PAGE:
Spoken Word review: Rose McGowan: Planet 9, Assembly Hall, Edinburgh

Rose McGowan is at the Assembly Hall (Venue 35) until Sunday. Picture: Contributed
Rose McGowan is at the Assembly Hall (Venue 35) until Sunday. Picture: Contributed
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Rose McGowan has balls. This much we know from her decision to accuse all-powerful Hollywood movie mogul Harvey Weinstein of sexual assault and to weather the storm which blew in around her and her fellow #MeToo whistleblowers.

Rose McGowan: Planet 9, Assembly Hall, Edinburgh * *

But it also takes balls to renounce Hollywood, create your own work and make your stage debut at the world’s biggest arts festival. This self-styled “f*cker-upper” was one of the star attractions at last year’s Book Festival. Now she takes a shot at the Fringe with this disjointed multi-media performance, featuring her own words and music, films and projections.

The naturally charismatic McGowan glides onstage for the first performance of a short run, looking like a sci-fi goddess, and proceeds to slowly pace the stage, palms upwards, coming in peace. But not before running a glossy advert for her autobiography, Brave.

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The music in Planet 9, to be recorded at some point as a concept album, was written at the same time as the book as an escape from its painful recollections. Perhaps this is why McGowan favours ethereal electronica and tasteful trip-hop tones. Her voice is pretty and pure – but more out of tune than in during her first performance.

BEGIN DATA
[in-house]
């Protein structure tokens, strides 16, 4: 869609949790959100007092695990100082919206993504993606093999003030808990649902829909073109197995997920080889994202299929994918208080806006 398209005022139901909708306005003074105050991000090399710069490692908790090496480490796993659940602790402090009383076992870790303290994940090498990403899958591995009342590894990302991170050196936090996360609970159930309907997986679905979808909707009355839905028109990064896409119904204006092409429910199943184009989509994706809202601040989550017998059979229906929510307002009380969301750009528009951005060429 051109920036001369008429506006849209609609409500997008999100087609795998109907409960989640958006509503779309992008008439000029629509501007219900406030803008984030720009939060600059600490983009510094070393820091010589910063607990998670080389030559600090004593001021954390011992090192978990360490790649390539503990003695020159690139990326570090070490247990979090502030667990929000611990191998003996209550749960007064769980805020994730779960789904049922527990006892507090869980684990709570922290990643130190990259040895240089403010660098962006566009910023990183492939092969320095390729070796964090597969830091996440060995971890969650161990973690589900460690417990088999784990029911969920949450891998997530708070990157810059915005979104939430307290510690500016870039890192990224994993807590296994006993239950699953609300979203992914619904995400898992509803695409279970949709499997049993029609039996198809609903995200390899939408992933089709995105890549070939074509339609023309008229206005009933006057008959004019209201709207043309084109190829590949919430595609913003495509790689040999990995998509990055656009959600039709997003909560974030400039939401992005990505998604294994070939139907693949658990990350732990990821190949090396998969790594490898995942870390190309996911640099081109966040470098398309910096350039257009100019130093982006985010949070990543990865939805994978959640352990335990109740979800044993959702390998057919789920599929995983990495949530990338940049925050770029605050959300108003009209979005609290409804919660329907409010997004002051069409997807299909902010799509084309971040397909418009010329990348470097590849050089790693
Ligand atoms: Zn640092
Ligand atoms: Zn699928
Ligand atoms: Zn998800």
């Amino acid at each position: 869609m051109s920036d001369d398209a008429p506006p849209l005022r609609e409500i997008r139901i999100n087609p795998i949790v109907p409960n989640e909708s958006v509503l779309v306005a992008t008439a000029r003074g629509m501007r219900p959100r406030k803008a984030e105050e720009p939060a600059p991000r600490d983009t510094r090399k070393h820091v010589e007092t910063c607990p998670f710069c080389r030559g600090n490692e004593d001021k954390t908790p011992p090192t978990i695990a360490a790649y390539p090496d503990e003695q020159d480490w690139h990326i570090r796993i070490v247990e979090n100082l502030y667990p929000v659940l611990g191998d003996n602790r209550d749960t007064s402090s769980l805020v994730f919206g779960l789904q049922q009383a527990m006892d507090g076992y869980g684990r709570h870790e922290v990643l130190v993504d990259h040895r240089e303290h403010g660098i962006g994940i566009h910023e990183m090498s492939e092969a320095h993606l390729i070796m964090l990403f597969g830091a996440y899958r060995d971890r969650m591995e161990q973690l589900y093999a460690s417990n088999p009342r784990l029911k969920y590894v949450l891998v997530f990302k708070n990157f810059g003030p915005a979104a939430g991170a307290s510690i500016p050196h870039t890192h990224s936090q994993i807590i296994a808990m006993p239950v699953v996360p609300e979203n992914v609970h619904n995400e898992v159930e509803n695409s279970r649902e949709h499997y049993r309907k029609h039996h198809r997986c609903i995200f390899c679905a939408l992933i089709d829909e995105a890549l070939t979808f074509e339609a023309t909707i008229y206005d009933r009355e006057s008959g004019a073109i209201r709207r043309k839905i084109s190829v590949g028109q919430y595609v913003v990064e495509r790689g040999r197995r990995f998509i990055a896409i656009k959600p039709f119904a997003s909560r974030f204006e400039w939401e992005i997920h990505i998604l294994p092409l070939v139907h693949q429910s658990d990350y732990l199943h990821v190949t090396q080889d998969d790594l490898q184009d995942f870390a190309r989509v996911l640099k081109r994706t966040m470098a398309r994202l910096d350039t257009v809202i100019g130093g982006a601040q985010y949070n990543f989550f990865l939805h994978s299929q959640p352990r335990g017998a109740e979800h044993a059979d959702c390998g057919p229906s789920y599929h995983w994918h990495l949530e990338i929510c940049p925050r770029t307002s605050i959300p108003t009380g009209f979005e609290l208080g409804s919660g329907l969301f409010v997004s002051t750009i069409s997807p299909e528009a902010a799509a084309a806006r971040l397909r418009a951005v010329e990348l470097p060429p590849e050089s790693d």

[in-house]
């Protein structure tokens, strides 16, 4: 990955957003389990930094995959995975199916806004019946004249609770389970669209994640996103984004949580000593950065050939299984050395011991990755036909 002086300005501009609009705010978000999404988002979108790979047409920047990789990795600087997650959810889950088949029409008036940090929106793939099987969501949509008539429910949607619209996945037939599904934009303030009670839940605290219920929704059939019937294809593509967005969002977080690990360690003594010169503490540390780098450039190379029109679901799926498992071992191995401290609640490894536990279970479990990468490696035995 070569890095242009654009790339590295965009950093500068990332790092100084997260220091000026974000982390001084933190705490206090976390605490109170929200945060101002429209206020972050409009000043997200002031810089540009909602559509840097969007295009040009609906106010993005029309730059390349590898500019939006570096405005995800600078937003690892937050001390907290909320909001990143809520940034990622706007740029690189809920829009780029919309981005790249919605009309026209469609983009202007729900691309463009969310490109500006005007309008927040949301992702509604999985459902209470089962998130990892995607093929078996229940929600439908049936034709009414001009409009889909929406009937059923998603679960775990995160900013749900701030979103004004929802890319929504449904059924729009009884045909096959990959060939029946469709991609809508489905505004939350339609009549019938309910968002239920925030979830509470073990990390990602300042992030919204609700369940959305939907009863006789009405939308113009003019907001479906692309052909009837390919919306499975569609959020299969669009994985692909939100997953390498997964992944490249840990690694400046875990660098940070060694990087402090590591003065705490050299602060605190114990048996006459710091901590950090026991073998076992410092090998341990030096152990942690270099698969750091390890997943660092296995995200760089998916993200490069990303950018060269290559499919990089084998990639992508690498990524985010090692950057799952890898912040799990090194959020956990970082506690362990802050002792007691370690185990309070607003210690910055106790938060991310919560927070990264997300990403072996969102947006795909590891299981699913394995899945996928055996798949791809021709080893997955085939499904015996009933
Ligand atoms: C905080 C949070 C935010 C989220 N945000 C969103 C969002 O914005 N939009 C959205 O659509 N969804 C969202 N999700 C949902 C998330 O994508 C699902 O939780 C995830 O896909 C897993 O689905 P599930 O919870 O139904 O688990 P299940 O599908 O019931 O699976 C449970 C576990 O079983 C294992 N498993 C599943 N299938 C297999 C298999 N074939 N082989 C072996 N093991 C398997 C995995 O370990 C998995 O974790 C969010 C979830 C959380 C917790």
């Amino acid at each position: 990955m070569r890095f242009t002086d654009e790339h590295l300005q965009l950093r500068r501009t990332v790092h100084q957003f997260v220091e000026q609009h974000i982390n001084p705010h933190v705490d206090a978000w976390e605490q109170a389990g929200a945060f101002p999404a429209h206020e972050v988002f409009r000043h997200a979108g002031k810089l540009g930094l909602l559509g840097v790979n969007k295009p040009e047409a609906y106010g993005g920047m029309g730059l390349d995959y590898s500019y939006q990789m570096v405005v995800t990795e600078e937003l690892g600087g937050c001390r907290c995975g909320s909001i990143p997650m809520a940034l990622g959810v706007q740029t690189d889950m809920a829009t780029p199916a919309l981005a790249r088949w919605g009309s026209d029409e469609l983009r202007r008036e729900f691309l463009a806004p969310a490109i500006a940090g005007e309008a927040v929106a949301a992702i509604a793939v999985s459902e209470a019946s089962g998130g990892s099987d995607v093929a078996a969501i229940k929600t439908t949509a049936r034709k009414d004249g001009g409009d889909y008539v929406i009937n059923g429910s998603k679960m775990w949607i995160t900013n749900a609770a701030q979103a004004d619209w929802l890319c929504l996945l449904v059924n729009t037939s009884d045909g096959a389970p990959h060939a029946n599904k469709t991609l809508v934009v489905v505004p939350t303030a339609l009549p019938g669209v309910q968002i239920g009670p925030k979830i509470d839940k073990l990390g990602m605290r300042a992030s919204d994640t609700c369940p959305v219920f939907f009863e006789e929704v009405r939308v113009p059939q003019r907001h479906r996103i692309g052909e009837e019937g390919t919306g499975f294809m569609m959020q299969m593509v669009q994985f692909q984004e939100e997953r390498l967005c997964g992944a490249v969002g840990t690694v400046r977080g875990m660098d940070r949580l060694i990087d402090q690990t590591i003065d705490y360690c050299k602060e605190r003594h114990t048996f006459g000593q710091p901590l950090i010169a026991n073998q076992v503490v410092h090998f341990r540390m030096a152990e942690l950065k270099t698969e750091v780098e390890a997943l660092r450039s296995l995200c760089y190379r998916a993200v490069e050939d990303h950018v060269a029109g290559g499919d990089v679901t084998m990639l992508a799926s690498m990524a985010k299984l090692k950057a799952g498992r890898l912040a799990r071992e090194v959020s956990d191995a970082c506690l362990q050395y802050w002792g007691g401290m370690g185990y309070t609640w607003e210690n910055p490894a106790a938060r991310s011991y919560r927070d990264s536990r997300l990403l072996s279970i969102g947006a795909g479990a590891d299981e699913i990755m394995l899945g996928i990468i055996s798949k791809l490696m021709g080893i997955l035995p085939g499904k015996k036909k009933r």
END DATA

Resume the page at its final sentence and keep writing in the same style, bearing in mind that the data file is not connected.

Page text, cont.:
Planet 9 was her go-to imaginary world as a child but Planet 9 the show doesn’t quite join the dots between its constituent elements – the elegant music, gauzy projections and hippyish thesis - resulting in a nebulous, bewildering experience.

By far the most satisfying moments are the simplest, when she addresses the audience directly as if delivering a cosmic TED talk. McGowan is an eloquent, magnetic speaker on cultish control structures and the liberating power of creativity.

But there is also a wry mischief to some of her asides which, unlike her music, suggests she doesn’t take herself too seriously. This refreshing Rose, rather than the solemn guru, is the one who connects with the crowd.

Until 18 August

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